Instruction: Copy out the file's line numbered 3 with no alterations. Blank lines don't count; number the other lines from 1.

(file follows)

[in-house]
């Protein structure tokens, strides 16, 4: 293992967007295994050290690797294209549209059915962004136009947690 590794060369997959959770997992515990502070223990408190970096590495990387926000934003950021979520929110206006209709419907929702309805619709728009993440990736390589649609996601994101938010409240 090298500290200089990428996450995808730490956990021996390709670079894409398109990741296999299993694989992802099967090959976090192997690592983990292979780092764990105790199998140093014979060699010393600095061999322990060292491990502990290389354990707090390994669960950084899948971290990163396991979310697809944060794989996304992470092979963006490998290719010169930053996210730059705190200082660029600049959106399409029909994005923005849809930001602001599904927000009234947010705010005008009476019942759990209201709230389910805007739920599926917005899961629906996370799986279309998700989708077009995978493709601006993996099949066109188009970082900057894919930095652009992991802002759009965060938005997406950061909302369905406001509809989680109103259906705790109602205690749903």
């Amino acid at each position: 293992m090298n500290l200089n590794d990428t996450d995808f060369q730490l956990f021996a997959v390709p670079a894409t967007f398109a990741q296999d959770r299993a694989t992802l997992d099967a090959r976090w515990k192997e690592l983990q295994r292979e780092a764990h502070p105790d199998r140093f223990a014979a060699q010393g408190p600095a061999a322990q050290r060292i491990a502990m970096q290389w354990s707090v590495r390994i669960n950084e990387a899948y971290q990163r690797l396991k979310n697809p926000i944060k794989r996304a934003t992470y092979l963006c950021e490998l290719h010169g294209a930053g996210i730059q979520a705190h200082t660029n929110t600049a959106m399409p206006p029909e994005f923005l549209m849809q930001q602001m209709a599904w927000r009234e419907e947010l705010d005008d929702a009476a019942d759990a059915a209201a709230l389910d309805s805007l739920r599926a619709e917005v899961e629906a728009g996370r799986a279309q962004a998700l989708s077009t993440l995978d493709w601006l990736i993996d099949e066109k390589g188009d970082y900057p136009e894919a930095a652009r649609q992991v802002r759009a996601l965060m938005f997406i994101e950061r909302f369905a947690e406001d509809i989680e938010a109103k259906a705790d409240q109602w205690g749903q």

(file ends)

């Amino acid at each position: 293992m090298n500290l200089n590794d990428t996450d995808f060369q730490l956990f021996a997959v390709p670079a894409t967007f398109a990741q296999d959770r299993a694989t992802l997992d099967a090959r976090w515990k192997e690592l983990q295994r292979e780092a764990h502070p105790d199998r140093f223990a014979a060699q010393g408190p600095a061999a322990q050290r060292i491990a502990m970096q290389w354990s707090v590495r390994i669960n950084e990387a899948y971290q990163r690797l396991k979310n697809p926000i944060k794989r996304a934003t992470y092979l963006c950021e490998l290719h010169g294209a930053g996210i730059q979520a705190h200082t660029n929110t600049a959106m399409p206006p029909e994005f923005l549209m849809q930001q602001m209709a599904w927000r009234e419907e947010l705010d005008d929702a009476a019942d759990a059915a209201a709230l389910d309805s805007l739920r599926a619709e917005v899961e629906a728009g996370r799986a279309q962004a998700l989708s077009t993440l995978d493709w601006l990736i993996d099949e066109k390589g188009d970082y900057p136009e894919a930095a652009r649609q992991v802002r759009a996601l965060m938005f997406i994101e950061r909302f369905a947690e406001d509809i989680e938010a109103k259906a705790d409240q109602w205690g749903q």